The KDA-5 was designed by Richard Vogt to meet a Japanese Army requirement for a fighter biplane. Five prototypes were built by Kawasaki Kōkūki Kōgyō K.K. and first flown in 1930. Following testing, the aircraft was ordered into production in 1932 as the Army Type 92 Model 1 Fighter. The aircraft had unequal-span sesquiplane wings and fixed tailwheel landing gear and was powered by a 470 kW (630 hp) BMW VI engine. After 180 aircraft were built, production continued with a structurally strengthened and more powerful Type 92 Model 2. A further 200 Model 2s were built.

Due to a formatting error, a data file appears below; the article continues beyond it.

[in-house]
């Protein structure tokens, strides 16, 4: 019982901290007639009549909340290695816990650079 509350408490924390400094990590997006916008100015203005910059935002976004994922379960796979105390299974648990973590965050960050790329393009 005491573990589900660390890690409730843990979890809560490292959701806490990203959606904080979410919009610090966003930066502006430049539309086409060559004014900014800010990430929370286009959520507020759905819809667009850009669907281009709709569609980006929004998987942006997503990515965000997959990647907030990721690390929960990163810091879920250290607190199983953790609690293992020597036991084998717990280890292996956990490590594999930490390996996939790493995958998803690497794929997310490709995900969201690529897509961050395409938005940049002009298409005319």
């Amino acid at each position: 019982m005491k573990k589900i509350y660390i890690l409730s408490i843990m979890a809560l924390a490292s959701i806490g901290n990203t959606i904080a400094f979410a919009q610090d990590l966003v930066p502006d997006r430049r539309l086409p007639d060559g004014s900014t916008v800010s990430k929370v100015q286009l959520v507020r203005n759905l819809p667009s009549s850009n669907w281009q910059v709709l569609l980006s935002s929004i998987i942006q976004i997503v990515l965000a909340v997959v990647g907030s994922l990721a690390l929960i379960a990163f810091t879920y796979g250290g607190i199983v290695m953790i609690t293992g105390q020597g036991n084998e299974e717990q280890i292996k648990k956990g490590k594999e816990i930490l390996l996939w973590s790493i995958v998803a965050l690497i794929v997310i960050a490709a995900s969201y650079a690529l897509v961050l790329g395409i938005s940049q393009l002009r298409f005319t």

Both versions saw action with the Imperial Japanese Army Air Force in Manchukuo (Manchuria), although it proved unpopular owing to its unstable take-off and landing behaviour and being difficult to maintain, particularly in cold weather. A few were still in service in 1941 as trainers.